Skip to content

Research at St Andrews

Range-dependent flexibility in the acoustic field of view of echolocating porpoises (Phocoena phocoena)

Research output: Contribution to journalArticlepeer-review

DOI

Open Access permissions

Open

Author(s)

D.M. Wisniewska, J.M. Ratcliffe, K. Beedholm, C.B. Christensen, Mark Johnson, J.C. Koblitz, M. Wahlberg, P.T. Madsen

School/Research organisations

Abstract

Toothed whales use sonar to detect, locate, and track prey. They adjust emitted sound intensity, auditory sensitivity and click rate to target range, and terminate prey pursuits with high-repetition-rate, low-intensity buzzes. However, their narrow acoustic field of view (FOV) is considered stable throughout target approach, which could facilitate prey escape at close-range. Here we show that, like some bats, harbour porpoises can broaden their biosonar beam during the terminal phase of attack but, unlike bats, maintain the ability to change beamwidth within this phase. Based on video, MRI, and acoustic-tag recordings, we propose this flexibility is modulated by the melon and implemented to accommodate dynamic spatial relationships with prey and acoustic complexity of surroundings. Despite independent evolution and different means of sound generation and transmission, whales and bats adaptively change their FOV, suggesting that beamwidth flexibility has been an important driver in the evolution of echolocation for prey tracking.
Close

Details

Original languageEnglish
Article numbere05651
Number of pages29
JournaleLife
Volume4
DOIs
Publication statusPublished - 20 Mar 2015

    Research areas

  • Biosonar, Beam, Directionality, Buzz, Prey capture, Convergent evolution

Discover related content
Find related publications, people, projects and more using interactive charts.

View graph of relations

Related by journal

  1. eLife (Journal)

    Will Cresswell (Reviewer)

    11 Apr 2018

    Activity: Publication peer-review and editorial work typesPeer review of manuscripts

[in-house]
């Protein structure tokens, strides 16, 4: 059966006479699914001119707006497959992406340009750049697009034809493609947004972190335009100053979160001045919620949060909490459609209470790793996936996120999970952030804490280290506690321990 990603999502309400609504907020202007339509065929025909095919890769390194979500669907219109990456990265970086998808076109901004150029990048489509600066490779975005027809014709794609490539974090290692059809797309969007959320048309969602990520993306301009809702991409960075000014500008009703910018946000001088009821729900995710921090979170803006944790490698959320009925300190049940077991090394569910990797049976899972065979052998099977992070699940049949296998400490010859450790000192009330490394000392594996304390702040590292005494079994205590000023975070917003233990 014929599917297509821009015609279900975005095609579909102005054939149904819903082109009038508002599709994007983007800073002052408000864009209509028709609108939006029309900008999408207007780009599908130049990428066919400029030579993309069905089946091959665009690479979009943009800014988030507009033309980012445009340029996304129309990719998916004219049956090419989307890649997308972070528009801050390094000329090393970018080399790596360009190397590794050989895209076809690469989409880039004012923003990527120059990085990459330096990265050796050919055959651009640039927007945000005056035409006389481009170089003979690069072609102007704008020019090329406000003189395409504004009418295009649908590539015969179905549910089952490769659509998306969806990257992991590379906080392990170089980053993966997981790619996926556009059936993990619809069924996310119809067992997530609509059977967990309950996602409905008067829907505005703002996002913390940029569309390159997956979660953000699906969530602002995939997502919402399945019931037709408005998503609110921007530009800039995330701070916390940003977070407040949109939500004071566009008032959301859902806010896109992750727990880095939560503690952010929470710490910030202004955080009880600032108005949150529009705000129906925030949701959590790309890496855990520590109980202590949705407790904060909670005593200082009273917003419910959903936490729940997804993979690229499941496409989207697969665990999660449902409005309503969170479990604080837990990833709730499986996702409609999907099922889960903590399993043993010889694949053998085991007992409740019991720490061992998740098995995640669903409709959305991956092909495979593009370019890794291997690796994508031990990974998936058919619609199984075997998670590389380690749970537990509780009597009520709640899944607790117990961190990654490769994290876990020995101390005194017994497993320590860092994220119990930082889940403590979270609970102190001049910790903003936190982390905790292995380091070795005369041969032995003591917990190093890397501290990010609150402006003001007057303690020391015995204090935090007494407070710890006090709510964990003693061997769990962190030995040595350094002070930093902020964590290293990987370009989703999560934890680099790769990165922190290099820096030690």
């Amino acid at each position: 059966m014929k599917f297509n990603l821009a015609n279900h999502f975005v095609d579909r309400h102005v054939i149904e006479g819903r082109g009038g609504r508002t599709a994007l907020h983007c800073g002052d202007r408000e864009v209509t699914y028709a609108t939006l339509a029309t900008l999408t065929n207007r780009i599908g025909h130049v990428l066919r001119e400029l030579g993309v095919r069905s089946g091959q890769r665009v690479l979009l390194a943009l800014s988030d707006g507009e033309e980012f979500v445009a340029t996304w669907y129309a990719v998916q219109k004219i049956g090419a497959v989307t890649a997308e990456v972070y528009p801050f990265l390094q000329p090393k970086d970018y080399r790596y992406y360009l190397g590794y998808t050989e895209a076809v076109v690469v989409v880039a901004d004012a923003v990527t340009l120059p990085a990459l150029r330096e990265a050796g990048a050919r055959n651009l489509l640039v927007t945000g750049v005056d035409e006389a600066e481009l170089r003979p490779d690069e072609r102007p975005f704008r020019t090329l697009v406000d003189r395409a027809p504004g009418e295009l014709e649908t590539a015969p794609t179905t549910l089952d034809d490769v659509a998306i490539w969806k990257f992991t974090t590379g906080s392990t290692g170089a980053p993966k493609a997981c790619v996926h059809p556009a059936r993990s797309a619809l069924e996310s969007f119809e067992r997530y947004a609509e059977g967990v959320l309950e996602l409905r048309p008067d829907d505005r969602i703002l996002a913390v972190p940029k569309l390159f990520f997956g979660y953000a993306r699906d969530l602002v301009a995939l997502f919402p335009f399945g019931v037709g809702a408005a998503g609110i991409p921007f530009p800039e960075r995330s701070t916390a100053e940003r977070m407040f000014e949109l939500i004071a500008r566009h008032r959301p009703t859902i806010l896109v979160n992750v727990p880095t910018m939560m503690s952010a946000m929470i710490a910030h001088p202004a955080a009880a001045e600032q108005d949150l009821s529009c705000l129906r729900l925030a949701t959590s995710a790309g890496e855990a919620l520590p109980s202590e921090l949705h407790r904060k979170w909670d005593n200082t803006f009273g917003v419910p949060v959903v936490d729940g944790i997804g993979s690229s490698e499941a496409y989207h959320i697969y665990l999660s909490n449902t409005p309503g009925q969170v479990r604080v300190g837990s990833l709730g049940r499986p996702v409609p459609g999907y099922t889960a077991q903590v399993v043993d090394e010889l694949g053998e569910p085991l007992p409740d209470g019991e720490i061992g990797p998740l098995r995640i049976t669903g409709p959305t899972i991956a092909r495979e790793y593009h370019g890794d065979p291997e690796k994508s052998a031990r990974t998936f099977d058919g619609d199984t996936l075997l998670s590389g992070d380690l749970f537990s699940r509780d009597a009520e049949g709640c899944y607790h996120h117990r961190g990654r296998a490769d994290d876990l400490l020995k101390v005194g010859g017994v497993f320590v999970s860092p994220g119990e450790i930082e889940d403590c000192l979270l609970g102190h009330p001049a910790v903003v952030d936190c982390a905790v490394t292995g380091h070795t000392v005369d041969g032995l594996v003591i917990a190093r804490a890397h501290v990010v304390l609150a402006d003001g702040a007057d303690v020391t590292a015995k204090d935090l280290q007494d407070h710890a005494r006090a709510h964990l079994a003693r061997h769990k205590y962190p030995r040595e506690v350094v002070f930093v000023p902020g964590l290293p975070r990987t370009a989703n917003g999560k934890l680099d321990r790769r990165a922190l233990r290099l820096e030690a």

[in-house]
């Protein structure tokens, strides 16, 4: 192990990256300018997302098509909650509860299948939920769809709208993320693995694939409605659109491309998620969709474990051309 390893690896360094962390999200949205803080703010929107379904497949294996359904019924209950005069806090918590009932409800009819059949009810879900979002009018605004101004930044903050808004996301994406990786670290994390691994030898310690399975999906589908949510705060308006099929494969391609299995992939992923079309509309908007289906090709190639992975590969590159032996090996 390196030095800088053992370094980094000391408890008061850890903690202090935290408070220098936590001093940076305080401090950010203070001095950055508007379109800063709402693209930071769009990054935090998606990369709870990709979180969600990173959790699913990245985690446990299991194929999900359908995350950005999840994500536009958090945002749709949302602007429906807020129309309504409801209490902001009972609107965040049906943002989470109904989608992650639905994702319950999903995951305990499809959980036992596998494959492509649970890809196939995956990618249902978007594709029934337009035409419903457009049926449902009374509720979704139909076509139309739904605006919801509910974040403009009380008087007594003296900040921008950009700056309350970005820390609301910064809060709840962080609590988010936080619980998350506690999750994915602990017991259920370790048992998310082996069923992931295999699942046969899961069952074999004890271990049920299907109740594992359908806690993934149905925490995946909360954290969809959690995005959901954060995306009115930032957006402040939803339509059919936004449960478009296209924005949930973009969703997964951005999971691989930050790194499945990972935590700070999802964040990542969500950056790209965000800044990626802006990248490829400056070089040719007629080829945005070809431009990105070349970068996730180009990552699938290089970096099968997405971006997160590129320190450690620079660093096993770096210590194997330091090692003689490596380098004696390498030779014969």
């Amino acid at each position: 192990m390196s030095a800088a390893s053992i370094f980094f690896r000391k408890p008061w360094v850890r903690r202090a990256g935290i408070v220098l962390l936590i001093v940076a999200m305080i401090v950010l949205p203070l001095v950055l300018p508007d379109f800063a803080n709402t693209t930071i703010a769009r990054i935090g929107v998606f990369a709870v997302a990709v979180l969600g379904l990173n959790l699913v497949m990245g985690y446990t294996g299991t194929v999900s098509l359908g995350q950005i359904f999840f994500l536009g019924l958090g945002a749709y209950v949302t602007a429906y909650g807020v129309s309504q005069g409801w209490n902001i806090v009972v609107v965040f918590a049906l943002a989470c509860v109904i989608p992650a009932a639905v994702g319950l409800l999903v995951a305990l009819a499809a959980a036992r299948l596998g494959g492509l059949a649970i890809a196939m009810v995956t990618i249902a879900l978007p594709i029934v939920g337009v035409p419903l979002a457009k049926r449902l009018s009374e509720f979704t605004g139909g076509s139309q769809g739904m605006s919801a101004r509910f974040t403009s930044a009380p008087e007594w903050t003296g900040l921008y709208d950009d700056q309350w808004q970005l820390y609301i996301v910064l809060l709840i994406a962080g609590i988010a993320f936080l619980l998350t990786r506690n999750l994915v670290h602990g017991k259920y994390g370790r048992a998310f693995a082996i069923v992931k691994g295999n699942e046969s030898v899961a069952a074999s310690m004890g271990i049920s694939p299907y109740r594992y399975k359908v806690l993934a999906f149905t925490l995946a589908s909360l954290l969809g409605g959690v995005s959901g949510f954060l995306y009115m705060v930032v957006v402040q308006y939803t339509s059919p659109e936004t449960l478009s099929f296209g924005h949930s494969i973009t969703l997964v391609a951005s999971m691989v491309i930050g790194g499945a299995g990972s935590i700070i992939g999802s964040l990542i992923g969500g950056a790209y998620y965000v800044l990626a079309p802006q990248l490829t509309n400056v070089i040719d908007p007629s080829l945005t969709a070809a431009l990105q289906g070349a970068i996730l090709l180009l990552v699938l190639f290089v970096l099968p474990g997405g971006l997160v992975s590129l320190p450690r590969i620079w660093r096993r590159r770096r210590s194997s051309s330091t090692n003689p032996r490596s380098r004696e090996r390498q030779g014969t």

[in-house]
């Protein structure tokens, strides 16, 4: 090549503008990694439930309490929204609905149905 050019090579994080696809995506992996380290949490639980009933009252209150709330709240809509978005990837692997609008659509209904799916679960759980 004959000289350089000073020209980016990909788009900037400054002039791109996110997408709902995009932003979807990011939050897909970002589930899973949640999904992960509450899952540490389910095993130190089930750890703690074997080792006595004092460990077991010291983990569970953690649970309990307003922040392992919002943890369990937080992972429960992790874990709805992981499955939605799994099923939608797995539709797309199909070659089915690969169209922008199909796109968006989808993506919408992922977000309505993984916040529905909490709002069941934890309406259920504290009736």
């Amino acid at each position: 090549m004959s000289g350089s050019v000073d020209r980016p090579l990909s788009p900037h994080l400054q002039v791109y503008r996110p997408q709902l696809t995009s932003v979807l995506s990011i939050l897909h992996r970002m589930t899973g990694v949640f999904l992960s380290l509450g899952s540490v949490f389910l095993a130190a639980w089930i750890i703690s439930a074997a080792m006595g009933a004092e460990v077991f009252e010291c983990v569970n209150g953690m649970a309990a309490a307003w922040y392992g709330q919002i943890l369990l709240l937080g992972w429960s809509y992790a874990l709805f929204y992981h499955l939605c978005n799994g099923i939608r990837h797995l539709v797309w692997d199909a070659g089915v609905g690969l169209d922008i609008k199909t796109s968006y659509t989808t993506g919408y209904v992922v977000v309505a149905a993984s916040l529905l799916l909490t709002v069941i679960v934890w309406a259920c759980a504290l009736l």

2. eLife (Journal)

    Christian Rutz (Member of editorial board)

    27 Jul 2016 → …

    Activity: Publication peer-review and editorial work typesEditor of research journal

Related by journal

  1. Does culture shape hunting behavior in bonobos?

    Whiten, A., 1 Sep 2020, In: eLife. 9, 3 p., e62104.

    Research output: Contribution to journalLetterpeer-review

  2. Synaptic mechanisms underlying modulation of locomotor-related motoneuron output by premotor cholinergic interneurons

    Nascimento, F., Broadhead, M. J., Tetringa, E., Tsape, E., Zagoraiou, L. & Miles, G. B., 9 Mar 2020, In: eLife. 9, 26 p., e54170.

    Research output: Contribution to journalArticlepeer-review

  3. Tetramerisation of the CRISPR ring nuclease Crn3/Csx3 facilitates cyclic oligoadenylate cleavage

    Athukoralage, J. S., McQuarrie, S. J., Gruschow, S., Graham, S., Gloster, T. & White, M., 20 Jul 2020, In: eLife. 9, 19 p., e57627.

    Research output: Contribution to journalArticlepeer-review

  4. The dynamic interplay of host and viral enzymes in type III CRISPR-mediated cyclic nucleotide signalling

    Athukoralage, J. S., Graham, S., Rouillon, C., Gruschow, S., M Czekster, C. & White, M., 27 Apr 2020, In: eLife. 9, 16 p., e55852.

    Research output: Contribution to journalArticlepeer-review

  5. The social life of Norway rats (Rattus norvegicus)

    Schweinfurth, M. K., 9 Apr 2020, In: eLife. 9, 26 p., e54020.

    Research output: Contribution to journalReview articlepeer-review

ID: 180134416

Top